Adrian broadcaster Matthews erasing stereotypes, serving as inspiration to people of color

Trey Matthews has established a name for himself in the broadcasting world at Adrian College.

If you could write the perfect story about a hockey broadcaster, it would probably center around someone on a journey of self-discovery.

It would have a main character who found a passion and calling within the game, a protagonist inspired by the game’s speed and intensity.

It would turn into a love at first sight and stumble through a requisite learning curve until, finally, a melding of broadcaster to game occurred.

It would incorporate other layers capable of inspiring readers and observers, and it would touch every supporting cast member. The personality development would tingle a range of emotions, and the voice would transcend the game while remaining a piece of the overall experience.

Trey Matthews knows how to write that story because he very organically made himself the protagonist. He didn’t grow up in hockey rinks, and he didn’t skate on frozen ponds.

Still, he developed a love for a foreign game by simply watching it and learning the culture of the world’s fastest sport at Adrian College, a Division III school with a number of club hockey programs.

He’s now an entrenched part of the Bulldogs’ sports culture as the play-by-play voice of the ACHA Division I women’s club program.

More than that, he’s a trailblazer and an icon for the college hockey game as one of the only Black broadcasters in the hockey world. The link, a source of pride that hockey hopes can one day be the norm, connects him to the National Hockey League, where he developed a relationship with Everett Fitzhugh, the play-by-play voice of the expansion Seattle Kraken.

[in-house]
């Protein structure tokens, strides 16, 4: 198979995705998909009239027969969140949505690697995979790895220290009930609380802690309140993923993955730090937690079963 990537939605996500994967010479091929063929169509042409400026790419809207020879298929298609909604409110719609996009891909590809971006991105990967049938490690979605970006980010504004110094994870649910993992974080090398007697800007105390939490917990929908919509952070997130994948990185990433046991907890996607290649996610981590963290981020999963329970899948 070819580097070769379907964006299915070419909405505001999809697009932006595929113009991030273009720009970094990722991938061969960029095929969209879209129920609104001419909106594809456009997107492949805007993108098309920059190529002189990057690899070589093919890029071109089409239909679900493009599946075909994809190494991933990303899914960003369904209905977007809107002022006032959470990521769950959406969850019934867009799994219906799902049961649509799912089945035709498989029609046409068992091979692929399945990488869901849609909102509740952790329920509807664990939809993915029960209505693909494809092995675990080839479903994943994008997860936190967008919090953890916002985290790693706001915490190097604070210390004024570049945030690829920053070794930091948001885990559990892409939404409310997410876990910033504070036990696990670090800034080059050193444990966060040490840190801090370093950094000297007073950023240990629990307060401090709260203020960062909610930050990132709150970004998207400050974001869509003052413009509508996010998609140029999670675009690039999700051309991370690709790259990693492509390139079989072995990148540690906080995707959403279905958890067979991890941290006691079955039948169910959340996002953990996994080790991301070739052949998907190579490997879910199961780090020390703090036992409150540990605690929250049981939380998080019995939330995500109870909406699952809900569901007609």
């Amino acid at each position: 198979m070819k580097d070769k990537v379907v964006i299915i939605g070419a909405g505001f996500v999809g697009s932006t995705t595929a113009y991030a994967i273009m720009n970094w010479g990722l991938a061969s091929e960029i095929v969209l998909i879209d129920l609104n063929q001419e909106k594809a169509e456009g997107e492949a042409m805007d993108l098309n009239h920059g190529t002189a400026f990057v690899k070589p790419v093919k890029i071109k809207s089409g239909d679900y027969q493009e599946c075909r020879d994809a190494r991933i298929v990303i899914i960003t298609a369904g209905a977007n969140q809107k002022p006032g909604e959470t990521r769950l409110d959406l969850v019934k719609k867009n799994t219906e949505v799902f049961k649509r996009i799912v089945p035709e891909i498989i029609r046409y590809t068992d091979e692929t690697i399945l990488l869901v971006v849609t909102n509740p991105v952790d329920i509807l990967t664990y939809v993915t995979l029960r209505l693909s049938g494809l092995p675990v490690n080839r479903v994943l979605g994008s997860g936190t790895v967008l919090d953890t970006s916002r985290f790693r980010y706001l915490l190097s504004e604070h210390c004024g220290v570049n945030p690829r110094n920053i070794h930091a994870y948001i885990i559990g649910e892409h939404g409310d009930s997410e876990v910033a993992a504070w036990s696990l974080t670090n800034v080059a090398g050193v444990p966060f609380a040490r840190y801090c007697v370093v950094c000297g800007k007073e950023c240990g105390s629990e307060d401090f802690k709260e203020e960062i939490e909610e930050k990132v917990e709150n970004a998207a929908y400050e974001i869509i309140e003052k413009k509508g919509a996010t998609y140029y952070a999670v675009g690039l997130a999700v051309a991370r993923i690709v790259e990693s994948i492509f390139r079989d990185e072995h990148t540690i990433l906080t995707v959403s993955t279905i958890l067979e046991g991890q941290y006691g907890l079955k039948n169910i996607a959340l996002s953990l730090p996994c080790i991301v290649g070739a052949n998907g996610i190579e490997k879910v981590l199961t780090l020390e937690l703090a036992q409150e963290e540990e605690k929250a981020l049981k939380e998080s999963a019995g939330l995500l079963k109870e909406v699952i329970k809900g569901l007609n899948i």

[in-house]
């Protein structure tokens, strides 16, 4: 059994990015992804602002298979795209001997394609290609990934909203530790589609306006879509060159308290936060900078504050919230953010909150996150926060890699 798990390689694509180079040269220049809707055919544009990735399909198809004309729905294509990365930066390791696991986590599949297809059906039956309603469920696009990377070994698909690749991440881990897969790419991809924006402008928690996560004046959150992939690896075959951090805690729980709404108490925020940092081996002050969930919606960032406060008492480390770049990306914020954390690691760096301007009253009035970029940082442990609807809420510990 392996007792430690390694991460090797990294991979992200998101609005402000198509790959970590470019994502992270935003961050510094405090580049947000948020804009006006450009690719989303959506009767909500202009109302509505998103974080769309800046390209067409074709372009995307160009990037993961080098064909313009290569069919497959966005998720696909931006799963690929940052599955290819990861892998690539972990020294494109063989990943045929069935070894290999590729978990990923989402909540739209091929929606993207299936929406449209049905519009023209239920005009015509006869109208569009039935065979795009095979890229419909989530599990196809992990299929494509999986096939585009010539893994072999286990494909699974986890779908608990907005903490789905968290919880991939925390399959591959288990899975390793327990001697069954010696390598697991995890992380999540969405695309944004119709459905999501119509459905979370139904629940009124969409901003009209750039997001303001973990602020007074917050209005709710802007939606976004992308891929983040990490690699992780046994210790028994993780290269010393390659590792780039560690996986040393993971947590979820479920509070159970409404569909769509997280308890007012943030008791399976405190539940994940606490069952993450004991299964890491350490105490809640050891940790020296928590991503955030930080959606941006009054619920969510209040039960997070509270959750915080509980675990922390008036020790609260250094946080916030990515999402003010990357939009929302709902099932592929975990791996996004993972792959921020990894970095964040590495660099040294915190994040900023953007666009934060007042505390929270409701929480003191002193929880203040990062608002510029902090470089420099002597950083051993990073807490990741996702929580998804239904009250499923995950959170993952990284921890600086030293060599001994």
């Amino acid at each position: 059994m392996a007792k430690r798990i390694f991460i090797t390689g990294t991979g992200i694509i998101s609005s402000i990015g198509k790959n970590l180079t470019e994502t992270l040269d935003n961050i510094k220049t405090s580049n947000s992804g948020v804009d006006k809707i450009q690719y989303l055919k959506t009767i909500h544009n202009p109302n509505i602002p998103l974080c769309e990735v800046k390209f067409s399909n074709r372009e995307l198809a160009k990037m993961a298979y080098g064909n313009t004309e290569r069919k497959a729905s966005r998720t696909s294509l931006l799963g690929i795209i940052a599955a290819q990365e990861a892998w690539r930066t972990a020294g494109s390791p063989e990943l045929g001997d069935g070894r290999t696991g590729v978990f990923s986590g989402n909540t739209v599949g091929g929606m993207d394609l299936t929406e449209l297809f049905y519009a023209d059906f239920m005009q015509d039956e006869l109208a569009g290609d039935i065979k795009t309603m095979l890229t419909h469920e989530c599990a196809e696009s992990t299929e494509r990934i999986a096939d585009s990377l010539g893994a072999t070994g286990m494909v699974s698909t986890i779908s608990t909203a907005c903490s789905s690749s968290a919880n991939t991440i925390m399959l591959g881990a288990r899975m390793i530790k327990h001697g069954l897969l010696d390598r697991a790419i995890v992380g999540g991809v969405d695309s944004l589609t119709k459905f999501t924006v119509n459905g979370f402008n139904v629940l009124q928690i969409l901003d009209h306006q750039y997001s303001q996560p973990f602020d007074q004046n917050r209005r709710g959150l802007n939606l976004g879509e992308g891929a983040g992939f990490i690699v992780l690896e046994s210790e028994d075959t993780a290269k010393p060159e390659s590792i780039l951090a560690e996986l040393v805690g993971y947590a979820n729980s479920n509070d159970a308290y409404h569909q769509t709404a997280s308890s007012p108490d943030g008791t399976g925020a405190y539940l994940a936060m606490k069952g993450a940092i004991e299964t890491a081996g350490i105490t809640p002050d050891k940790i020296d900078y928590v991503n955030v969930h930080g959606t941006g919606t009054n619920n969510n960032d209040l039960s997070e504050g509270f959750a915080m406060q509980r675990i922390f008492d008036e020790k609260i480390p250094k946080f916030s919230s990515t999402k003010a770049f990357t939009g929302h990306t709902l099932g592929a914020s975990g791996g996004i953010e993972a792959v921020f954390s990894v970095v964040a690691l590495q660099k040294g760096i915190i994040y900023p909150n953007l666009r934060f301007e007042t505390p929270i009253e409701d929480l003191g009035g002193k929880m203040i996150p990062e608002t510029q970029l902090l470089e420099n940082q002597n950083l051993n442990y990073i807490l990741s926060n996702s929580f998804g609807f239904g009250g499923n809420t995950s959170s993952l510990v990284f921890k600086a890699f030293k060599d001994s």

“Trey’s just so dedicated to his craft,” said Gabriel Schray, a multimedia specialist at Adrian College. “I can’t get over it with him. A lot of students talk about how badly they want to broadcast, but Trey has the dedication and grit. He doesn’t have a gimmick or a trick. He’s blessed with talent verbally, and he puts in time to watch the team. He goes to practice and takes notes. He thinks about what he wants to talk about and how he wants to say it. That’s something not a lot of professional announcers do. That tells me how there’s a future (in broadcasting) for him.”

It’s a monster accomplishment for a student-athlete who didn’t exactly have the traditional hockey background. He grew up in Detroit and moved to Philadelphia but didn’t latch onto either city’s culture within the sport. He was a baseball player, and he wanted to continue his career at the next level after a successful high school career as a player capable of playing anywhere on the diamond. Hockey was nowhere on his radar, even when he chose to enroll at Adrian.